In the US, Gallup recently released a return to office survey which makes for interesting reading.
- Approximately 56% of full-time employees in the U.S. -- more than 70 million workers -- say their job can be done working remotely from home.
- 5 in 10 are working hybrid (part of their week at home and part on-site)
- 3 in 10 are exclusively working remotely
- 2 in 10 are entirely on-site
In the UK Times, the respected commentator, David Aaronovitch writes about the “war” between (some) employers who want to keep remote workers under constant surveillance, and employees who push back against it. Tech companies on both sides of the divide are creating software to deepen surveillance on the one hand, and to feign presence on the other. Aaronovitch wryly observes:
News from the working-from-home battlefront: the Undetectable Mouse Jiggler can be yours within 24 hours for just £14.99. And a very handy bit of kit it is too. What it does is make your computer look as though it is being used by you, even when you’ve nipped down to the shops or are watching golf on the TV. “Just plug it into your computer and press the button,” the manufacturers advise, and “the cursor will start to move automatically”.
The Wee Shoogle goes one better. “It’s important to learn all the tricks and tips in order to maintain a pristine image in the office,” say its makers. So if you’re in one of those interminable Microsoft Teams meetings and want to slip out without your screen “going yellow” (the virtual equivalent of taking your jacket off the back of the chair) it keeps nudging your mouse to stop your screensaver appearing. And it is undetectable by your employer’s IT department.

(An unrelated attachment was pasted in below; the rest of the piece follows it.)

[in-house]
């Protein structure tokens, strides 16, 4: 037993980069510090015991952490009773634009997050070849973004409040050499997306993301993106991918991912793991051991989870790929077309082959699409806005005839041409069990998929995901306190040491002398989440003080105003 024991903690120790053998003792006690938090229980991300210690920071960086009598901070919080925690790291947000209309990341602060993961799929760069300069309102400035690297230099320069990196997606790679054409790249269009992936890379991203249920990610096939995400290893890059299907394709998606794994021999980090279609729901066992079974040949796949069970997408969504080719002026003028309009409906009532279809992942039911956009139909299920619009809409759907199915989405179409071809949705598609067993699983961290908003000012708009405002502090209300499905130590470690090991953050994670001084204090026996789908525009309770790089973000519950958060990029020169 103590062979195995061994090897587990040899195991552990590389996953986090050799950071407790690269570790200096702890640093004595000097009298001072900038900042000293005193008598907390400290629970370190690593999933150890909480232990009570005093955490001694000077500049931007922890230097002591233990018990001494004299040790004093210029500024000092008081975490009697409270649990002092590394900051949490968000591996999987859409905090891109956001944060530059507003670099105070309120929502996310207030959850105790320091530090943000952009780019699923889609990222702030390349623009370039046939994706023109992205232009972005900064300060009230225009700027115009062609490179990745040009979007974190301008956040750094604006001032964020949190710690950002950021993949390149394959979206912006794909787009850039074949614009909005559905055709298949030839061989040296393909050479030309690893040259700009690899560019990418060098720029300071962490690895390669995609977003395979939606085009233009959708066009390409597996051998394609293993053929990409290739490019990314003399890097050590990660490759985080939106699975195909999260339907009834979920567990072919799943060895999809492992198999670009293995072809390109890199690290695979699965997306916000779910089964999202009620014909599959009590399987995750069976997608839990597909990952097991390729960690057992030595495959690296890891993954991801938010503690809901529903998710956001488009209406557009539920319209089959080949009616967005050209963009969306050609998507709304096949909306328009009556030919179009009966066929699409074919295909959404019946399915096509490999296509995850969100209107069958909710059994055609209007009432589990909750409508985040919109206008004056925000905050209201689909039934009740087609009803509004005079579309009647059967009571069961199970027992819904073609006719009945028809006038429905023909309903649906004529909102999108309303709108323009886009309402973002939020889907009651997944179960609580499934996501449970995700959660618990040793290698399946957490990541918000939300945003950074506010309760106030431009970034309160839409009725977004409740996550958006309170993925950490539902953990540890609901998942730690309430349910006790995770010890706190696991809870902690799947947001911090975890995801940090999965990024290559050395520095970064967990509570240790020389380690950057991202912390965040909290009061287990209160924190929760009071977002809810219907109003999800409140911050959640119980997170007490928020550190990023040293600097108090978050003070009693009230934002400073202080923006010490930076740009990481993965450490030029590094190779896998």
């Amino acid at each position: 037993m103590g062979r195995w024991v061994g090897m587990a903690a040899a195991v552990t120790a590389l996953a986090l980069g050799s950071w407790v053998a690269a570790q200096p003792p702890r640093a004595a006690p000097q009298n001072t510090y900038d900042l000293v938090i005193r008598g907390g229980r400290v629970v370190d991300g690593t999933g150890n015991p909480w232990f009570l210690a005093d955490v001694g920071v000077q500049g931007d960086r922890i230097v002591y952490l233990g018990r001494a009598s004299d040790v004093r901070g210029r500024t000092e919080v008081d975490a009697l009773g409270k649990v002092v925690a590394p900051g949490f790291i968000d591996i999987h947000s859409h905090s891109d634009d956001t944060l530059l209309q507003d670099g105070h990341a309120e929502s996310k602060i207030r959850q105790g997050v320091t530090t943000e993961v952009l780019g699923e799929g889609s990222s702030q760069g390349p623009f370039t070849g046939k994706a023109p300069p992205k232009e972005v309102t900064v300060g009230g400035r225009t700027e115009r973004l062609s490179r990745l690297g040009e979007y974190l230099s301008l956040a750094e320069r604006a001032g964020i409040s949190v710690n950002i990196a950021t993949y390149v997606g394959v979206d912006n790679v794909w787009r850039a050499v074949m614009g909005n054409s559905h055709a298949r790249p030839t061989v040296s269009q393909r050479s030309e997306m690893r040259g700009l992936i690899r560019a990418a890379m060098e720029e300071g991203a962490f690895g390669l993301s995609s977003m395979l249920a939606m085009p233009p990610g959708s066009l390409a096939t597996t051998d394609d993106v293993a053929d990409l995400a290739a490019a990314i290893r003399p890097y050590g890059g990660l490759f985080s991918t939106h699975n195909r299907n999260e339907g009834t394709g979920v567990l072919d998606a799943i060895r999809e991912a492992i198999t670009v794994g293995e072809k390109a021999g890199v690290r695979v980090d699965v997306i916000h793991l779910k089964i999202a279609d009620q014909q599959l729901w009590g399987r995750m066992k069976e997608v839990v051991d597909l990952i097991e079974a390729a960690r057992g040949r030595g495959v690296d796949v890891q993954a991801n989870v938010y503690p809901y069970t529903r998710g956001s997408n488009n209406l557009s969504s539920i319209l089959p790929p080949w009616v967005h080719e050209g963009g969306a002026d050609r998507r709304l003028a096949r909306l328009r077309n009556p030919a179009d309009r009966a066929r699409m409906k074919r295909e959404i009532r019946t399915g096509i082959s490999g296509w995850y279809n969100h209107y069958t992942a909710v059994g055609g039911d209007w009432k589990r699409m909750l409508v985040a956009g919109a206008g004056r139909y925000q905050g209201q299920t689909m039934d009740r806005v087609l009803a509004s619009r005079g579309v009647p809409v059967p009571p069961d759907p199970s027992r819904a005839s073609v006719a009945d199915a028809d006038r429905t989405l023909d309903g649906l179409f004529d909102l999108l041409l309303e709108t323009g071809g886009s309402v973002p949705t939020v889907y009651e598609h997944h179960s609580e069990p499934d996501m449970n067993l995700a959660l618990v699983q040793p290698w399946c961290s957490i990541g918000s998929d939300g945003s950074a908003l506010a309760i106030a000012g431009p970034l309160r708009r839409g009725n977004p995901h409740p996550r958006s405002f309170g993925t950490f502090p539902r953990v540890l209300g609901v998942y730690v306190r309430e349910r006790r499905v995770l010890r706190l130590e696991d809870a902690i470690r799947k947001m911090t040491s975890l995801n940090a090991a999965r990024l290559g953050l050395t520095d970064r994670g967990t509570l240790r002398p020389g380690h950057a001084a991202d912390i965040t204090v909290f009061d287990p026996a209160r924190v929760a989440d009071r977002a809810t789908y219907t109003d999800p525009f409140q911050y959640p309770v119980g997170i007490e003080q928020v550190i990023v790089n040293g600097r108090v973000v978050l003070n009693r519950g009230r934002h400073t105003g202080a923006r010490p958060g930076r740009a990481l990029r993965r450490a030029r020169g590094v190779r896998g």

Meanwhile, Rolf Schmucker a social scientist and head of the DGB Good Work Index institute in Berlin, writing about the “blurring of boundaries” concludes:
The early and comprehensive participation of the workforce and workplace representatives is a prerequisite for overcoming the invisibility of work in the domestic context. Working in the ‘new normal’ is not a programme per se to humanise it. Only by strengthening the rights of employees and concrete design with the participation of those affected can it actually be used to enhance self-determination.
A recent article in the HBR says that while remote work has become commonplace since the beginning of the Covid-19 pandemic, the focus on daily remote work arrangements may miss a larger opportunity that the pandemic has unearthed: the possibility of a substantially increased labour pool for digital economy work. The article explores the idea that “distributed” work will allow companies to recruit across the US without workers having to move from their hometowns.
But why stop at the US borders? Does not remote/distributed work open up the possibility of a digitally connected global workforce which avoids all the problems normally associated with immigration? We are certain that we are going to hear a lot more about “remote meaning remote” as discussions about the future organisation of digital work continue.
BNP, the French bank, or at least one manager in the bank, has emailed his team encouraging them to spend more time in the office: see HERE